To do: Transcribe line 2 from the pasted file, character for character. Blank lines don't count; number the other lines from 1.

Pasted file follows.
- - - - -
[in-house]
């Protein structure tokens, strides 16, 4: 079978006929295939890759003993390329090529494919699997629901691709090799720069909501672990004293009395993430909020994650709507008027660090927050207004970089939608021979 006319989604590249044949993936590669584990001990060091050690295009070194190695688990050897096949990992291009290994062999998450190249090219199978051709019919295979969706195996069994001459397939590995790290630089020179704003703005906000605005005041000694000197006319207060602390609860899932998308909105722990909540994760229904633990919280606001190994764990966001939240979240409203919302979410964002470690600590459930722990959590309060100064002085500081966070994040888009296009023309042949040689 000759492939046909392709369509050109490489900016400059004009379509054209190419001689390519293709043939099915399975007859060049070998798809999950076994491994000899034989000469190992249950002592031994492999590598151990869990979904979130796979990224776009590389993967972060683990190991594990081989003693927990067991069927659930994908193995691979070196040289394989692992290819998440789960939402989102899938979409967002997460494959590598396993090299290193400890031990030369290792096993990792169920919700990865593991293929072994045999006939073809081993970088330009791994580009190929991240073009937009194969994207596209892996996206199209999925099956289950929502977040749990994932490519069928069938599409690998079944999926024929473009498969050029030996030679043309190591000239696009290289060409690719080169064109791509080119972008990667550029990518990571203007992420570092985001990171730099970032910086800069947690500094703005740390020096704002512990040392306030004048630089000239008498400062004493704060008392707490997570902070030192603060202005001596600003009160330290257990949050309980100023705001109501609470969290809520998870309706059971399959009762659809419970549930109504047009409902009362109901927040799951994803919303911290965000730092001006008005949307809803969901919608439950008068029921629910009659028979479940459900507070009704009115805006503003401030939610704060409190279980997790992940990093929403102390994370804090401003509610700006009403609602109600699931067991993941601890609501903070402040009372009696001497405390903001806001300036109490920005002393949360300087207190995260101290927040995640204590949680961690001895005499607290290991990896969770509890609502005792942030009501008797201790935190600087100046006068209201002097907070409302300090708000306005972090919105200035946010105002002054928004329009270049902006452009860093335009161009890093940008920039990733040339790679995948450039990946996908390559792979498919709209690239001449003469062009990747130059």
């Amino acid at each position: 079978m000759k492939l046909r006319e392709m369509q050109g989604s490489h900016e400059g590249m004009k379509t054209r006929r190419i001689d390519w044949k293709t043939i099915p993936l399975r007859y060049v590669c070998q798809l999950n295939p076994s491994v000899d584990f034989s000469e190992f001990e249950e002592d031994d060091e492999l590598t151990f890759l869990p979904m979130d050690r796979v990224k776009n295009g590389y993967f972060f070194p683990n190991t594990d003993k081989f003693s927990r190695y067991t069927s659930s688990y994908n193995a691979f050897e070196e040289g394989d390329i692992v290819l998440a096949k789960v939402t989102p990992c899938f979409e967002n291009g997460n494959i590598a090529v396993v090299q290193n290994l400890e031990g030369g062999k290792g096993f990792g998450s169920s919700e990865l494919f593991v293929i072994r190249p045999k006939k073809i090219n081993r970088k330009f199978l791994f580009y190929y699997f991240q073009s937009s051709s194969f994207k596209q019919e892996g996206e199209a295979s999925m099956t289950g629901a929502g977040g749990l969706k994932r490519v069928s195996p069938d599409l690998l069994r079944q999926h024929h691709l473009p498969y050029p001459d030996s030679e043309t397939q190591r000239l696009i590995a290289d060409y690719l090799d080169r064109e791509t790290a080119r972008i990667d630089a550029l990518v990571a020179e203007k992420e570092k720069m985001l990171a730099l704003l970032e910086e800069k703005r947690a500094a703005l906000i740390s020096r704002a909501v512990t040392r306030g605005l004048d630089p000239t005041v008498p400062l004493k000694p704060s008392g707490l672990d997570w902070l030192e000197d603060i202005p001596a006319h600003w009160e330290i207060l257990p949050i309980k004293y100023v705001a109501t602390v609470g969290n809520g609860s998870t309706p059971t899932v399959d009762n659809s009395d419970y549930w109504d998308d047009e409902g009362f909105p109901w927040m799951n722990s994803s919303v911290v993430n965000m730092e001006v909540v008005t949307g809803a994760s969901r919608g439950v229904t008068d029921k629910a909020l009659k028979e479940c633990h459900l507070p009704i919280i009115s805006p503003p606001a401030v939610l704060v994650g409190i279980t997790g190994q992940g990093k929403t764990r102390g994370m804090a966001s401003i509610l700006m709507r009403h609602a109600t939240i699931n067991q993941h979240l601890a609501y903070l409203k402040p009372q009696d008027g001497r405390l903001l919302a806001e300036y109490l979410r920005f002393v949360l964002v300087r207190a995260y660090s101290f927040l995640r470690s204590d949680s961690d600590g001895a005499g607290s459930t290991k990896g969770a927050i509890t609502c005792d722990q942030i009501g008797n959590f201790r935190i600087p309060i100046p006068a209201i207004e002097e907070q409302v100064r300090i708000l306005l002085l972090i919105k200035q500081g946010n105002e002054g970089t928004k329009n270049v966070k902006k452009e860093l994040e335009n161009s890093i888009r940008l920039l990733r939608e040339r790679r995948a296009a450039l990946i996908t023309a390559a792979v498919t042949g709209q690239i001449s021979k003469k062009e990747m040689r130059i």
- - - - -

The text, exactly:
């Protein structure tokens, strides 16, 4: 079978006929295939890759003993390329090529494919699997629901691709090799720069909501672990004293009395993430909020994650709507008027660090927050207004970089939608021979 006319989604590249044949993936590669584990001990060091050690295009070194190695688990050897096949990992291009290994062999998450190249090219199978051709019919295979969706195996069994001459397939590995790290630089020179704003703005906000605005005041000694000197006319207060602390609860899932998308909105722990909540994760229904633990919280606001190994764990966001939240979240409203919302979410964002470690600590459930722990959590309060100064002085500081966070994040888009296009023309042949040689 000759492939046909392709369509050109490489900016400059004009379509054209190419001689390519293709043939099915399975007859060049070998798809999950076994491994000899034989000469190992249950002592031994492999590598151990869990979904979130796979990224776009590389993967972060683990190991594990081989003693927990067991069927659930994908193995691979070196040289394989692992290819998440789960939402989102899938979409967002997460494959590598396993090299290193400890031990030369290792096993990792169920919700990865593991293929072994045999006939073809081993970088330009791994580009190929991240073009937009194969994207596209892996996206199209999925099956289950929502977040749990994932490519069928069938599409690998079944999926024929473009498969050029030996030679043309190591000239696009290289060409690719080169064109791509080119972008990667550029990518990571203007992420570092985001990171730099970032910086800069947690500094703005740390020096704002512990040392306030004048630089000239008498400062004493704060008392707490997570902070030192603060202005001596600003009160330290257990949050309980100023705001109501609470969290809520998870309706059971399959009762659809419970549930109504047009409902009362109901927040799951994803919303911290965000730092001006008005949307809803969901919608439950008068029921629910009659028979479940459900507070009704009115805006503003401030939610704060409190279980997790992940990093929403102390994370804090401003509610700006009403609602109600699931067991993941601890609501903070402040009372009696001497405390903001806001300036109490920005002393949360300087207190995260101290927040995640204590949680961690001895005499607290290991990896969770509890609502005792942030009501008797201790935190600087100046006068209201002097907070409302300090708000306005972090919105200035946010105002002054928004329009270049902006452009860093335009161009890093940008920039990733040339790679995948450039990946996908390559792979498919709209690239001449003469062009990747130059």